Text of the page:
For many people, but perhaps especially for Christians who are committed to nonviolence and special concern for the vulnerable, these conclusions are morally repugnant and can produce strong emotional reactions. And it is often appropriate to react with strong negative emotion in response to a great and violent injustice directed a particularly vulnerable population. I know, for instance, that when I first started reading Singer’s arguments about infanticide I became very angry, and today I believe quite strongly Giubilini and Minerva’s arguments are fundamentally wrongheaded. And yet, something needs to be said about the way many have reacted to their article. Though anyone advancing an argument in the public sphere on a controversial issue should expect to get strong negative attention (especially when doing so in a deliberately provocative way), it must be said that the personal attacks and threats of violence that have been leveled at Giubilini and Minerva—especially when the attacks come from those who identify as Christians—have been absolutely disgraceful. That hate and vitriol are spewed by people on all sides of these controversial debates is nothing new, but Christians are called to love and solidarity even with those who oppose us on massively important issues like this. When we behave in ways which undermine our own values of love, solidarity, and respect for life, we not only fail to live the life to which Jesus called us, but we also undercut the effectiveness of our own arguments.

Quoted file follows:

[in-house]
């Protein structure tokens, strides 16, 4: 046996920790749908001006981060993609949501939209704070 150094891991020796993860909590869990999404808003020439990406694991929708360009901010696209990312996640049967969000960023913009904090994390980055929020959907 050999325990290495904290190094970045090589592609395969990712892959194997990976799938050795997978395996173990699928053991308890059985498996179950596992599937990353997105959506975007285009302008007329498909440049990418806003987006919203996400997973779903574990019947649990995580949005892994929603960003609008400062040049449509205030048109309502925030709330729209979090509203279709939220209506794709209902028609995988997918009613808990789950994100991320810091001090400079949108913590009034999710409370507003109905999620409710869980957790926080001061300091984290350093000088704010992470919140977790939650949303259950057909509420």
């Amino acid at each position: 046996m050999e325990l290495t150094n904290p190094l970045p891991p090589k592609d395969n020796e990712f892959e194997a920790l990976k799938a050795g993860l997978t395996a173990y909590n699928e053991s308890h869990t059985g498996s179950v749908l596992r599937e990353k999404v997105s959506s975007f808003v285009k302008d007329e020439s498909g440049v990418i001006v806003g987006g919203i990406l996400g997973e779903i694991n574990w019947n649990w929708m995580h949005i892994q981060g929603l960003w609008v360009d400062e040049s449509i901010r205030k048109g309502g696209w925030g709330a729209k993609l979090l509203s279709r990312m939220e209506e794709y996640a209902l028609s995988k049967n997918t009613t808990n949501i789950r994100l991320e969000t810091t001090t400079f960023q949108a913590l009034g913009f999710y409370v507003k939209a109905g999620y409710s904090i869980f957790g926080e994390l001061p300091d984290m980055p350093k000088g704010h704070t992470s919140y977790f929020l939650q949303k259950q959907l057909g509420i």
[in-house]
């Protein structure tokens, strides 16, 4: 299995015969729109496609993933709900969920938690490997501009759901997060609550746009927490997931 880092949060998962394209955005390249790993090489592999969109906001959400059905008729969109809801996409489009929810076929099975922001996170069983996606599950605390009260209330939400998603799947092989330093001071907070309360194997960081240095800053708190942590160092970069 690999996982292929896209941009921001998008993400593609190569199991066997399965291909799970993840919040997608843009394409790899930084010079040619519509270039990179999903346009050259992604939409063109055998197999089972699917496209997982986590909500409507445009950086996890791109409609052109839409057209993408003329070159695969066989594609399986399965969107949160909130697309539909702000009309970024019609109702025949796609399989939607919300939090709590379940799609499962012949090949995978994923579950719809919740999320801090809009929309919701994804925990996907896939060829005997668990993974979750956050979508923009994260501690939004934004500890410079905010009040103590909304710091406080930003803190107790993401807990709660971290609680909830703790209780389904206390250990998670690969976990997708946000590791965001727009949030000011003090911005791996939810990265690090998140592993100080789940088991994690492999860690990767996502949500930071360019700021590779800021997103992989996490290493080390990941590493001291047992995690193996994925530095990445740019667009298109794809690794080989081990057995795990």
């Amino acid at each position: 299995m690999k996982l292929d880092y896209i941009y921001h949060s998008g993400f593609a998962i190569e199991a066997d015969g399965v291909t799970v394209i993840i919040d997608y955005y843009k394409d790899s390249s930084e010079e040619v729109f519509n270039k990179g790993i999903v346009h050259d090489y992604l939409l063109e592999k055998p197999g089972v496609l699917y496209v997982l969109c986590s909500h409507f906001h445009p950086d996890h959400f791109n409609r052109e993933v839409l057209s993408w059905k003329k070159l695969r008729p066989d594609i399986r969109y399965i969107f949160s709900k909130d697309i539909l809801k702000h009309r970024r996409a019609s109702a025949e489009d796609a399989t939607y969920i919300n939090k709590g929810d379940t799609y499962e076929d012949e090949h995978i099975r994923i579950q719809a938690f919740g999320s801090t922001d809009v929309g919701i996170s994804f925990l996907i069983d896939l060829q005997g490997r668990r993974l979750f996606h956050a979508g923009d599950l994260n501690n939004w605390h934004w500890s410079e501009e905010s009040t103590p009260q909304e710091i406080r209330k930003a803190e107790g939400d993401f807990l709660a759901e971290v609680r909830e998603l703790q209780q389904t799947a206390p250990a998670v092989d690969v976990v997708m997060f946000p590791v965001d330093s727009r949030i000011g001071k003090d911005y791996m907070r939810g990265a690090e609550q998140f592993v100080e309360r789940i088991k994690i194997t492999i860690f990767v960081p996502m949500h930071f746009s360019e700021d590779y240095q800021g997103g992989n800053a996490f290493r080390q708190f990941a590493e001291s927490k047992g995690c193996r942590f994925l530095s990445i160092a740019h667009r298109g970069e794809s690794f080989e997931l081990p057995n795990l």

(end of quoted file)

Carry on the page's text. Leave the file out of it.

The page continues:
Charles C. Camosy is Ast. Prof. of Theology at Fordham University in New York City.  He is author of Too Expensive to Treat? and Peter Singer and Christian Ethics, and blogs at CatholicMoralTheology.com.

[1] It was certainly known by the third century, but some scholars claim it dates to 70 C.E.

[2]  J. Armitage Robinson trans and ed., “Didache”, Barnabas, Hermar and the Didache, D.ii.2c, (NY: The MacMillan Co.), 112.

[3] Pastoral Constitution on the Church in the Modern World: Gaudium et Spes, December 7, 1965 (Washington, D.C.: National Catholic Welfare Conference, 1976), 51.

[4] For a good example, see http://www.dailykos.com/story/2011/10/07/1023558/-Occupy-My-Uterus-My-Ass-Fertilized-Eggs-Are-NOT-People-  (Accessed March 1, 2012)

[5] Interesting, this concept was applied to angels as well as humans—and it might well be that some non-human animals may also be substances of a rational nature.  I explore this possibility in chapter three of Peter Singer and Christian Ethics: Beyond Polarization (Cambridge: Cambridge University Press, 2012).

[6] I make this argument in some detail in chapters one and two of Peter Singer and Christian Ethics: Beyond Polarization.

[7] I try to respond to this difficult problem here ‘The Subject of the Scourge: Rethinking Implications of Natural Embryo Loss.’ American Journal of Bioethics (July 2008) 8(7).

[8] http://www.peta.org/issues/animals-used-for-food/hidden-lives-pigs.aspx (Accessed March 1st 2012)